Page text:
Share with your friends

Italy – Government Reinstates EUR 10,000 Threshold for Reporting Foreign Assets

Italy – Government Reinstates EUR 10,000 Threshol...

A new Law Decree reintroduces a EUR 10,000 minimum reporting requirement for Italy’s financial asset reporting system. For 2013 and subsequent years, the reporting exemption applies only to foreign bank deposits and current accounts in which the total balance did not exceed EUR 10,000.


Related content

Flash Alert 2014-043

In another interesting twist for Italy’s foreign financial asset reporting regime, recently the Italian government issued a new Law Decree1 which reinstates a minimum reporting requirement of EUR 10,000 for foreign bank accounts.  In our previous report2, we indicated that completion of the relevant Form RW would be required for purposes of indicating the total amounts of all financial and other assets held abroad during the year and that the “previous” EUR 10,000 de minimis limit for reporting had been abolished.

As a result of the changes, for 2013 onwards, reporting is required on Form RW for all foreign financial investments with the exception of foreign bank accounts with a value of less than EUR 10,000.

We describe this change below as well as some other important developments as compared with the prior exemption regime. 


Previously announced changes3 had removed the minimum reporting requirement of EUR 10,000 in respect of Italy’s financial asset reporting regime for Italian resident taxpayers.  This meant that Italian tax residents – including expatriates – were required to report annually all foreign financial and non-financial assets, thus extending the obligation to many who were not previously caught by the new reporting rules.  This represented a potential burden on taxpayers and their service providers. 

The new law reintroduces the EUR 10,000 threshold on a rather more limited basis, which should “exempt” many people from having to meet this reporting obligation and should ease the information gathering and reporting burdens somewhat on those that are still caught by the rules.

Changes Introduced by New Law Decree

The Law Decree reintroduces a EUR 10,000 minimum reporting requirement for the financial asset reporting system (Form RW of the Italian Tax Return) with some important qualifications.  For 2013 and subsequent years, the reporting exemption applies only to foreign bank deposits and current accounts in which the total balance did not exceed EUR 10,000 for any part of the year. The exemption does not apply to any other types of foreign assets, for example shareholdings or other financial instruments or to other non-financial assets.

There remains a discrepancy between the reporting obligations for the IVAFE (the wealth tax on foreign investments) and the foreign asset reporting regime.  IVAFE has to be paid on foreign bank accounts having an average balance of EUR 5,000 or more during the year, while the foreign asset reporting regime has a EUR 10,000 threshold.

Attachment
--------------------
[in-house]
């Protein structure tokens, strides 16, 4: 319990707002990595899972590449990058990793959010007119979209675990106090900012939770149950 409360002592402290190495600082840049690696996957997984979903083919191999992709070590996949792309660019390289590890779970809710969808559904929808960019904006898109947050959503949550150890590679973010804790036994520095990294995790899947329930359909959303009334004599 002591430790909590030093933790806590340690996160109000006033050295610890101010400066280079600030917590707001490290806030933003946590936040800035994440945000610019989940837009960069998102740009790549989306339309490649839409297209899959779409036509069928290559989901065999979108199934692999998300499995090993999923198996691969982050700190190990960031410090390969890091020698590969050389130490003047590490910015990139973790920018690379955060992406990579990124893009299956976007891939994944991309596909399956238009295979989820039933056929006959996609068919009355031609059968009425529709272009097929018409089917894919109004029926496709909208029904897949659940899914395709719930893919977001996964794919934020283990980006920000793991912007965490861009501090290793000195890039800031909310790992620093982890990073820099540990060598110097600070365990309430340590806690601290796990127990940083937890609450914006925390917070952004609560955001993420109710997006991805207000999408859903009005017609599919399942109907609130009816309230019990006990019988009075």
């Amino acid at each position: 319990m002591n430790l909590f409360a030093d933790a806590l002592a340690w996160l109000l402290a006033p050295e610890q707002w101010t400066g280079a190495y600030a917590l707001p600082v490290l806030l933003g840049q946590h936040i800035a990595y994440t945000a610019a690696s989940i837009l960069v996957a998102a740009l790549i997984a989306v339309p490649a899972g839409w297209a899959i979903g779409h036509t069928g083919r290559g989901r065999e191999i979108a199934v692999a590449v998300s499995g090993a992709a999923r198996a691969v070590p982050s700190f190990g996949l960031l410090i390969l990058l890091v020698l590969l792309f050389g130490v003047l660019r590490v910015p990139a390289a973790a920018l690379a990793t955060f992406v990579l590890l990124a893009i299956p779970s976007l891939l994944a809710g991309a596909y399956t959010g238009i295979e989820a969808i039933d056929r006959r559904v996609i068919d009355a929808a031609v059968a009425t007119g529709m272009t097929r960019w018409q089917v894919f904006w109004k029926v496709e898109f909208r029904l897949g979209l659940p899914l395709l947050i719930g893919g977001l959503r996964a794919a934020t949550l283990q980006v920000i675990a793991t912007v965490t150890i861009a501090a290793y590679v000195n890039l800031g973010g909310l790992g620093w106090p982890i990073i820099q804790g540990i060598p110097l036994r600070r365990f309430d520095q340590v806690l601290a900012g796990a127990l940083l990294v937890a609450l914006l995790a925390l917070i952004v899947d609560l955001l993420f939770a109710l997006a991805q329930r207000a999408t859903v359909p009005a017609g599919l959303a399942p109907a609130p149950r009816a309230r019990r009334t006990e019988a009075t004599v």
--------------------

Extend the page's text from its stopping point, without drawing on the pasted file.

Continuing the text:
The change is a welcome simplification in that Italian resident taxpayers will not now have to report smaller foreign bank accounts; however it means that employees or any other individuals who have small shareholdings in foreign corporations (which are held outside the Italian Managed Savings Regime) will continue to have to report these on the Form RW.

For example, a shareholding in a non-Italian corporation with a market value of EUR 6,000 would be reportable both for IVAFE and financial asset reporting regime purposes, whereas a bank account with an average balance of EUR 6,000 is now reportable only for IVAFE purposes. 


Decreto-Legge 28 gennaio 2014, n. 4.  Decreto-Legge convertito con modificazioni dalla L. 28 marzo 2014, n. 50.  (Law Decree No. 4 of 28 January 2014 passed into law by way of Law No. 50 of 28 March 2014, published in the Official Gazette (Gazzetta Ufficiale) No. 74 of 29 March 2014).

2  For prior coverage see the folowing issues of Flash International Executive Alert: 2014-008 (29 January 2014) and 2013-124 (12 September 2013).

3  Ibid. 

The information contained in this newsletter was submitted by the KPMG International member firm in Italy.

© 2019 KPMG S.p.A., an Italian corporation and a member firm of the KPMG network of independent member firms affiliated with KPMG International Cooperative (“KPMG International”), a Swiss entity. All rights reserved.

Flash Alert is an Global Mobility Services publication of KPMG LLPs Washington National Tax practice. The KPMG logo and name are trademarks of KPMG International. KPMG International is a Swiss cooperative that serves as a coordinating entity for a network of independent member firms. KPMG International provides no audit or other client services. Such services are provided solely by member firms in their respective geographic areas. KPMG International and its member firms are legally distinct and separate entities. They are not and nothing contained herein shall be construed to place these entities in the relationship of parents, subsidiaries, agents, partners, or joint venturers. No member firm has any authority (actual, apparent, implied or otherwise) to obligate or bind KPMG International or any member firm in any manner whatsoever. The information contained in herein is of a general nature and is not intended to address the circumstances of any particular individual or entity. Although we endeavor to provide accurate and timely information, there can be no guarantee that such information is accurate as of the date it is received or that it will continue to be accurate in the future. No one should act on such information without appropriate professional advice after a thorough examination of the particular situation.

Connect with us


Want to do business with KPMG?


loading image Request for proposal